Zabulon Simintov always removes his skullcap worn by Jewish men, before entering his café in a dilapidated building that also houses Afghanistan’s last synagogue. “Let me take off my cap, otherwise people will think something bad about me,” Simintov says cheerfully as he descends grime-caked stairs to the ground-floor café.
The Star (h/t David Powell) In his 50s, Simintov is the last known Afghan Jew to remain in the country. He has become something of a celebrity over the years and his rivalry with the next-to-last Jew, who died in 2005, inspired a play.
Mindful of Afghanistan’s extremely conservative Muslim culture, Simintov tries not to advertise his identity to protect the Balkh Bastan or Ancient Balkh kebab café he opened four years ago, naming it after a northern Afghan province. “All food here is prepared by Muslims,” he says.
Now the café, neat and shiny, faces closure because kebabs are not selling well — largely because of deteriorating security in Kabul that has made people frightened to eat out or visit the city.
Simintov used to rely on hotel catering orders but even these have dried up as foreign troops begin to withdraw from Afghanistan, further weakening security and investment. “Hotels used to order food for 400 to 500 people. Four or five stoves were busy from afternoon to evening,” he says. “I plan to close my restaurant next March and rent its space.”
At lunchtime, a single table is occupied with a pair of customers ordering tender meat on long skewers and other Afghan dishes. Neither appear to know about Simintov’s history and say they came only because a cafe next door that made a special dish of Afghan noodles had shut down.
Little is known about the origins of Afghan Jews, who some believe may have lived here more than 2,000 years ago. A cache of 11th-century scrolls recently discovered in the north provided the first opportunity to study poems, commercial records and judicial agreements of the time.
The community was several thousand strong at the turn of the 20th century, spread across several cities. They later left the country en masse, mostly for the newly created state of Israel. Simintov’s wife and daughters also left for the Jewish state, but he decided to stay behind with his Afghan “brothers.”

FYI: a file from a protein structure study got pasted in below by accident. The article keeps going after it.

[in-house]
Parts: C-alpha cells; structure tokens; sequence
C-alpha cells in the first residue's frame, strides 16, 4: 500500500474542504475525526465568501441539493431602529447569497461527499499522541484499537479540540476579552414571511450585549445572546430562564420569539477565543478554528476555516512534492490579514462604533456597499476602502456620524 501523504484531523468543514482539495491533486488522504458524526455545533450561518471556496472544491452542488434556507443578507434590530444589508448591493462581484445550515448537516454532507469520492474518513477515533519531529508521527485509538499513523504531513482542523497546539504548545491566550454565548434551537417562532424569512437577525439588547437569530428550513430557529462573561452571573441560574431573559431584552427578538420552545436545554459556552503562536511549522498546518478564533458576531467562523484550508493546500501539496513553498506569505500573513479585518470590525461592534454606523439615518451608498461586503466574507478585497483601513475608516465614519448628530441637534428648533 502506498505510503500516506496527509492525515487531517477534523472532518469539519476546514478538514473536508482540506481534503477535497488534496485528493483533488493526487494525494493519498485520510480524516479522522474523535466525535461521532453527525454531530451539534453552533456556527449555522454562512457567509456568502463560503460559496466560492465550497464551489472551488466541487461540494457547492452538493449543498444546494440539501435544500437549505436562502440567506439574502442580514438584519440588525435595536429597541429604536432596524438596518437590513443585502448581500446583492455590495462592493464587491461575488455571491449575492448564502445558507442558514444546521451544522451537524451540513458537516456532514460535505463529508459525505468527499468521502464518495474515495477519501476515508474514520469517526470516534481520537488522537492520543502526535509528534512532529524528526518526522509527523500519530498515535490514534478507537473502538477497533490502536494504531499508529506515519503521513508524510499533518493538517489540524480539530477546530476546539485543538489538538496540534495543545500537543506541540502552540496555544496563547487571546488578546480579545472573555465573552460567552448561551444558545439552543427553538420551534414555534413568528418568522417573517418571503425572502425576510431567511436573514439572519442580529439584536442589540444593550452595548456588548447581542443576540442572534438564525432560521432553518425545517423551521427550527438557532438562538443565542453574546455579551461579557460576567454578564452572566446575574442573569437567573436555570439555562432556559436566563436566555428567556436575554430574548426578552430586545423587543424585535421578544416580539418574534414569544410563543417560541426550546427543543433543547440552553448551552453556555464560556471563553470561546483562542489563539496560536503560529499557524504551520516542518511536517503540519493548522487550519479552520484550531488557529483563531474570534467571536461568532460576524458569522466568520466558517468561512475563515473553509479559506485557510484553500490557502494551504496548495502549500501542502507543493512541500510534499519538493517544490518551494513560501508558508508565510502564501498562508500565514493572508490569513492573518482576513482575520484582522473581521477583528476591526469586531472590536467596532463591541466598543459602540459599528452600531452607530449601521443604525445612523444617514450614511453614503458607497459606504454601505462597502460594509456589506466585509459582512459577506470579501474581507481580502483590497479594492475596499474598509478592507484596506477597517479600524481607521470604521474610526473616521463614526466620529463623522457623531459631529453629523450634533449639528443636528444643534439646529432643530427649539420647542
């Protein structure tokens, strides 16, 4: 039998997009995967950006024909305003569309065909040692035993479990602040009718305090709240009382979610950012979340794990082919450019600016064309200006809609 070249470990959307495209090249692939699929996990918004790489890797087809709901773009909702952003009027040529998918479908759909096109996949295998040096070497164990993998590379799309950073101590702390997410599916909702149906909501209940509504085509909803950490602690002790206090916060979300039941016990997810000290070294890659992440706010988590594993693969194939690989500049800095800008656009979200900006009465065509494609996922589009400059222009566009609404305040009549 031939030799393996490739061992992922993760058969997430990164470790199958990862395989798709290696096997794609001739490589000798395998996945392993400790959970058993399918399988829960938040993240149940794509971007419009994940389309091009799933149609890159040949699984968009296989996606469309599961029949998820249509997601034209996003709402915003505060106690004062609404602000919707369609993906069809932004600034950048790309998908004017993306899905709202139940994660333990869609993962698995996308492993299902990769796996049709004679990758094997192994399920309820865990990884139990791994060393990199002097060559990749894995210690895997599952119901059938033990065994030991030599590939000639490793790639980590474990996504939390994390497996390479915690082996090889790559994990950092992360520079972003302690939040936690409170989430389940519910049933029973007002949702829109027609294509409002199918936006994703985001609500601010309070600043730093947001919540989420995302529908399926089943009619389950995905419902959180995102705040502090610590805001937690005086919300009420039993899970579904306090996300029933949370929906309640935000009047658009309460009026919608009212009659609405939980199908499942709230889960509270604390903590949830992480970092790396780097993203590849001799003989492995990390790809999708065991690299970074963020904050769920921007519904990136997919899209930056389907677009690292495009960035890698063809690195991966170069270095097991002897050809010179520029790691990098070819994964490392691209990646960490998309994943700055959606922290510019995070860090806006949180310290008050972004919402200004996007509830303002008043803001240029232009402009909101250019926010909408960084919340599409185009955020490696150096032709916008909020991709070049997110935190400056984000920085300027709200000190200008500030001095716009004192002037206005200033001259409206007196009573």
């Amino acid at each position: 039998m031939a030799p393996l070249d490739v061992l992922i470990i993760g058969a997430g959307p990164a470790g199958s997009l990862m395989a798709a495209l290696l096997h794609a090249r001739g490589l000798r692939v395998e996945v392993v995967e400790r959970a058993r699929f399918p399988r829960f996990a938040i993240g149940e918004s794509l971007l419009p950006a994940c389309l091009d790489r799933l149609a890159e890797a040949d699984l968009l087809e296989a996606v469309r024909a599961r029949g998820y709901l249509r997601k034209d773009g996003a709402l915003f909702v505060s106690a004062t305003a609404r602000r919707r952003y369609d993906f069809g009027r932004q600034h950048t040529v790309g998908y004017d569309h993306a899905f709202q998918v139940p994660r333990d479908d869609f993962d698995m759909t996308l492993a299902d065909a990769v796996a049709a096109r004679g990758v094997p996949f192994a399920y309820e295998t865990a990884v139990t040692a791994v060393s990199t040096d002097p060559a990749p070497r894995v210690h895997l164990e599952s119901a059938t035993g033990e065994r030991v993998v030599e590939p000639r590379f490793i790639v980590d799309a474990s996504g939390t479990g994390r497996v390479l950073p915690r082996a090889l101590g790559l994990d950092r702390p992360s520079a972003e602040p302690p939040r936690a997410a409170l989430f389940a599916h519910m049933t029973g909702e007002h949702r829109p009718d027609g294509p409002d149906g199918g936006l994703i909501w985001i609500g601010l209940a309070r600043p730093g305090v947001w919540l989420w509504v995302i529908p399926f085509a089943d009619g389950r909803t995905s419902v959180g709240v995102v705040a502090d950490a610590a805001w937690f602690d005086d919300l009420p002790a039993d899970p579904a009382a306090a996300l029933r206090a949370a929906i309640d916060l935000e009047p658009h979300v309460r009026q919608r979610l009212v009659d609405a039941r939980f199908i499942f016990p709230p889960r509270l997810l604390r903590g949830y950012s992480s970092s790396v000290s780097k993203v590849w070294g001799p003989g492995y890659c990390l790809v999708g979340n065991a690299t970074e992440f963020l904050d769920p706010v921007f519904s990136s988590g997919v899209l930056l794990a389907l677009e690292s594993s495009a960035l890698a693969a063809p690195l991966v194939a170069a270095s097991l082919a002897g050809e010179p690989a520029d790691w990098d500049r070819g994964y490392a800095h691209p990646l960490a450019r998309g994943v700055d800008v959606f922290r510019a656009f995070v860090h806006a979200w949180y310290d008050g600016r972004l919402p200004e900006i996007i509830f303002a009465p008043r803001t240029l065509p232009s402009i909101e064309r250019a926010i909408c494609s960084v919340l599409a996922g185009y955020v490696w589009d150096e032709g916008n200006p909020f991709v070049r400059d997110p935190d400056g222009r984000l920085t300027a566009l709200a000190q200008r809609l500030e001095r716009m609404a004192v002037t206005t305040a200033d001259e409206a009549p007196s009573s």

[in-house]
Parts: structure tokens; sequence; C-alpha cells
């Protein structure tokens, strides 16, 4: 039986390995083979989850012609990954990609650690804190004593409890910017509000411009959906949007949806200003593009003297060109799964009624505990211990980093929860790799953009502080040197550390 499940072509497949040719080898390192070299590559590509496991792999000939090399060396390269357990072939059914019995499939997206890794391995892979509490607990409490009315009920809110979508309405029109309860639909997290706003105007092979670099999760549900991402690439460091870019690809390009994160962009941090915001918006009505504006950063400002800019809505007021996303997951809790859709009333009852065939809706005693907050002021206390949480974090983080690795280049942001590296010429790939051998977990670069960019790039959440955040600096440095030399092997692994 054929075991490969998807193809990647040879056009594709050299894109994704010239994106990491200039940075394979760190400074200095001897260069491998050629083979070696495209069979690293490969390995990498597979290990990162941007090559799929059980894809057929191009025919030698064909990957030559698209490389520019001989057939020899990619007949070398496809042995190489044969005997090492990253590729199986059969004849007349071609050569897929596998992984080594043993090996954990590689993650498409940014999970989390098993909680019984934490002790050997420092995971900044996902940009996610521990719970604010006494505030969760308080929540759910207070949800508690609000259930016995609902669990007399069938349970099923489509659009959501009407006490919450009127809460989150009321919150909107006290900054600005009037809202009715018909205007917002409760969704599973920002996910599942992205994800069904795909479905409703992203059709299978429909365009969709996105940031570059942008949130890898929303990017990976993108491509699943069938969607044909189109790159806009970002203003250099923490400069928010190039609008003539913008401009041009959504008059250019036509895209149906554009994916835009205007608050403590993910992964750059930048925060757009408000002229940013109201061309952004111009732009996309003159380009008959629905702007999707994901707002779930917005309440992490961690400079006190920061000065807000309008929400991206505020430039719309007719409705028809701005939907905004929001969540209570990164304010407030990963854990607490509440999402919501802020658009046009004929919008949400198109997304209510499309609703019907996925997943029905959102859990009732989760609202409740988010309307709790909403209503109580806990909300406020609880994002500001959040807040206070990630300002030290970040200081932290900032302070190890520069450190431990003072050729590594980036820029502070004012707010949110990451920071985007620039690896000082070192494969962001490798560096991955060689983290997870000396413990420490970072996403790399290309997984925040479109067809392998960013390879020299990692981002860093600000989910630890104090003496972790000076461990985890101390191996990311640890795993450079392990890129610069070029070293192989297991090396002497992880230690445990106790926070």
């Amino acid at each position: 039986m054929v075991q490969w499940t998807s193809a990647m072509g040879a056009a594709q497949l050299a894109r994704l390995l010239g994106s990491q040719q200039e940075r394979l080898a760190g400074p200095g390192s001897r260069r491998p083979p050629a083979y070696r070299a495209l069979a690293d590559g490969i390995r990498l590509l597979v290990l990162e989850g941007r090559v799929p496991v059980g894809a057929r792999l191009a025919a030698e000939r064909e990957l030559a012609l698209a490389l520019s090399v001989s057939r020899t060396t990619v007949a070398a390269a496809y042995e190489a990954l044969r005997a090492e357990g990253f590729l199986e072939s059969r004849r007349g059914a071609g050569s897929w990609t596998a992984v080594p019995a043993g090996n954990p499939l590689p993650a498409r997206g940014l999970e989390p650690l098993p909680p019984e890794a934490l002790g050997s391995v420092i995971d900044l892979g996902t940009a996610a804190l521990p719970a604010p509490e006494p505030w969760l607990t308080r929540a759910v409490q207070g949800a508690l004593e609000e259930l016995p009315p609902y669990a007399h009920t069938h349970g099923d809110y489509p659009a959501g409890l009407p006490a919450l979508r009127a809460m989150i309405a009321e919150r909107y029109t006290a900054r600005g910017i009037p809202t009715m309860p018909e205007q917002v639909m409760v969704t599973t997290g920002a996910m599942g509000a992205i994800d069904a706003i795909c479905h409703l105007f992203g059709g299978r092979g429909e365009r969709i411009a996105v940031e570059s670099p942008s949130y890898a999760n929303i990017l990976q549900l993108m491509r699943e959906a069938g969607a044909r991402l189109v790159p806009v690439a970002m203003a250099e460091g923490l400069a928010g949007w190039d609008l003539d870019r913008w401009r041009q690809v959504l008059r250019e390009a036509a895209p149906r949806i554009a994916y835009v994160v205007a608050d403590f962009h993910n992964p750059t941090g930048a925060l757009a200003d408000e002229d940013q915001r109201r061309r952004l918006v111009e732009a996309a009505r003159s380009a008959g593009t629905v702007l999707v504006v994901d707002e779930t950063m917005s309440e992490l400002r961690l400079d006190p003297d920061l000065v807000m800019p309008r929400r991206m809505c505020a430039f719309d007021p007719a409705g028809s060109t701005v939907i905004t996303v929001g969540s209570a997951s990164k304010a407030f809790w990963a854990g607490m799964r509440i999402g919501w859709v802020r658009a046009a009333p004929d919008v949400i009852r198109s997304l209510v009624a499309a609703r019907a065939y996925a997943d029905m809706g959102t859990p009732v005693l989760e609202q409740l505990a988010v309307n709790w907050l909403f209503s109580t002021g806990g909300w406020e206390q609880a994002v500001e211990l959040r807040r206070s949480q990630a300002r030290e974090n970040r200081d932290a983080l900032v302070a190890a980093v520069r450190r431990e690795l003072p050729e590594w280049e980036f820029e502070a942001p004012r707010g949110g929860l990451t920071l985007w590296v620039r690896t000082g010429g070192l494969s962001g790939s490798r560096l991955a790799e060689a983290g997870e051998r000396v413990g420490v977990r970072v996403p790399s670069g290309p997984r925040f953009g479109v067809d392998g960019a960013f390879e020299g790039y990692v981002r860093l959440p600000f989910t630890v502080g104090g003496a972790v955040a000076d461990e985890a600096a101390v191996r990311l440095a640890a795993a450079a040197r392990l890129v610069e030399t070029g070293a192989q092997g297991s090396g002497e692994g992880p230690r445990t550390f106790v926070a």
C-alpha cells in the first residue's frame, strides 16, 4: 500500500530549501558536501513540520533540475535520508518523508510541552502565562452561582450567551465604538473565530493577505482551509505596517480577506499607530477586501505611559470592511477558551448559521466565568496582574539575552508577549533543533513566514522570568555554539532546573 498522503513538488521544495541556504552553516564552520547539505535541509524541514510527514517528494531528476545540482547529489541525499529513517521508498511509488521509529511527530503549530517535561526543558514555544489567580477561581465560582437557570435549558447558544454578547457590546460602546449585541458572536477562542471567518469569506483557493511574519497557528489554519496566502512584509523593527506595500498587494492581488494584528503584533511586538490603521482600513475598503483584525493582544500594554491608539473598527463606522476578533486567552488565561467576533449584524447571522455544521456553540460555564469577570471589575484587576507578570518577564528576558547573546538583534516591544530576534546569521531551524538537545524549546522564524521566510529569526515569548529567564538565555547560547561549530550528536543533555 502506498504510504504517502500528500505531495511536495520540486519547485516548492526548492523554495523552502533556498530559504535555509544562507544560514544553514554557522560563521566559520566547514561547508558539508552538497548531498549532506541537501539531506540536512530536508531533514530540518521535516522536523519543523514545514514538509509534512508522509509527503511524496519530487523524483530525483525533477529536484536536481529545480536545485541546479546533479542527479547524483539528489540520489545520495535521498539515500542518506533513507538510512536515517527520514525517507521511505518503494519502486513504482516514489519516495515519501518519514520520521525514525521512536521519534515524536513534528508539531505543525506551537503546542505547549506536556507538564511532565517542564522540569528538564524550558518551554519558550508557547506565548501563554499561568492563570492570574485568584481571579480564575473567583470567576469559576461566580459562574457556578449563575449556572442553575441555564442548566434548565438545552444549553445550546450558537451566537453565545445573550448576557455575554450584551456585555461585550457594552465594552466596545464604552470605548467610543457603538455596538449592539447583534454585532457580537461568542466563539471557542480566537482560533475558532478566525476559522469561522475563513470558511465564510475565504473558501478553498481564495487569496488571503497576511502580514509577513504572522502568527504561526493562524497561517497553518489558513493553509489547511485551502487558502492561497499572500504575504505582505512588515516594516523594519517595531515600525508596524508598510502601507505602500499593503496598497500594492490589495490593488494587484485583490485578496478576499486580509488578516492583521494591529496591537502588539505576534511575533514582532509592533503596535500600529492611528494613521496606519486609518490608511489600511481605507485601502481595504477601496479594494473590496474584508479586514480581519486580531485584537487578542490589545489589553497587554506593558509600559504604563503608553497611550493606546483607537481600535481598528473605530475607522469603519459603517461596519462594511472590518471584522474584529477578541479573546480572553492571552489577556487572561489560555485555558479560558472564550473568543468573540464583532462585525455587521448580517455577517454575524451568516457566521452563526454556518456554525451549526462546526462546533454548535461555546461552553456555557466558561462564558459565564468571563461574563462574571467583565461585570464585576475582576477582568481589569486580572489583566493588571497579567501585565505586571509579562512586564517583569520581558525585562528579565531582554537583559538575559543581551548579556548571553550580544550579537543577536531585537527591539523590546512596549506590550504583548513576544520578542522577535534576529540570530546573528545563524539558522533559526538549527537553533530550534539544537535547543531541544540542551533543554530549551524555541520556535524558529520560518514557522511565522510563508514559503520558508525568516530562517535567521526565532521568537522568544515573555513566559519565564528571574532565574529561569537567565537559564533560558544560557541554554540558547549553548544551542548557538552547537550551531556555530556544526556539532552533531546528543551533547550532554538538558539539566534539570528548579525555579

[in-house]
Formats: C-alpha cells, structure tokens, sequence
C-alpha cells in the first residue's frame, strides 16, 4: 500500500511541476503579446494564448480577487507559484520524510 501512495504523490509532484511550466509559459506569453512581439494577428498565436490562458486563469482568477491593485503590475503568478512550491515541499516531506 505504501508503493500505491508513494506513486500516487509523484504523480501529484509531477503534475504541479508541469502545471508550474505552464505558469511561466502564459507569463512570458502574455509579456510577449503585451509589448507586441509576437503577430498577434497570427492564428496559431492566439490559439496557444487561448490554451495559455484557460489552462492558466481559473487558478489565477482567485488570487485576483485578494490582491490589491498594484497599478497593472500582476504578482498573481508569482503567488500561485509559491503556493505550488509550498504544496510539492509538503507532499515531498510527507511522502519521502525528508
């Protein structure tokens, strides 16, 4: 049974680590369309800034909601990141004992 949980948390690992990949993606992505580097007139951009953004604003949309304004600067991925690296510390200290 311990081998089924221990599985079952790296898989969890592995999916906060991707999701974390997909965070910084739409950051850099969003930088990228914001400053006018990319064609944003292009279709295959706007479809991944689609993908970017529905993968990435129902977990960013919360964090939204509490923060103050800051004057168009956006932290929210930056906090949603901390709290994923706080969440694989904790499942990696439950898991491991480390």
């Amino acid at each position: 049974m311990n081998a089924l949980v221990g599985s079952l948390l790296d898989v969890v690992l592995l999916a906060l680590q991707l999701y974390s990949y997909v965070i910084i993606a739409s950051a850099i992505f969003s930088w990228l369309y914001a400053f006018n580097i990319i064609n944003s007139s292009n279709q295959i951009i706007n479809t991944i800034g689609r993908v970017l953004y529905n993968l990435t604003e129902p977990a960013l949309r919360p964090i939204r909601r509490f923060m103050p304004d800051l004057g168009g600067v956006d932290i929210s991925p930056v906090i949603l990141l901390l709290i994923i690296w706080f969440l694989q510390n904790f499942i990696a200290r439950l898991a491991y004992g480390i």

A native of the western border city of Herat, the cradle of Jewish culture in Afghanistan, Simintov displays dog-eared posters and prayer books when he shows visitors around the dilapidated synagogue.
He pulled a shofar — the ram’s horn used for Jewish New Year and Yom Kippur, the day of atonement — from a dusty cupboard and blew into it with little effect. Simintov also maintains a nearby cemetery, marked by little more than a few broken pieces of stone in an unkempt yard.
Other religions have fared even worse than Judaism. There are no Afghan Christians left, at least none who is open about it, and the only permanent church is inside the Italian diplomatic compound. There is a small Hindu population, but it is shrinking rapidly.
Simintov’s personal ill fortune is linked to the increasing risks of running a business. More than a dozen years since the U.S.-led invasion toppled the hardline Taliban movement to end its five years in power, fear of bombs, shootings and crime is still part of daily life.
Simintov said the café had lost $45,000 and all the valuables collected by his father were stolen before the Taliban were ousted in 2001. He hopes that renting the café’s space might generate enough money to renovate the synagogue.
Much of the whitewashed building’s interior, including the synagogue’s floors and walls, are covered in a black film. It survived the Taliban, but the contents were ransacked.
However resolute Simintov remains about practising his faith, he is embittered — even enraged — by misfortune and by the failure of the U.S-led NATO force to create conditions for peace and security without the threat of the Taliban. “It is better to see a dog than to see an American,” he said. “If the situation in the country gets worse, I will escape.”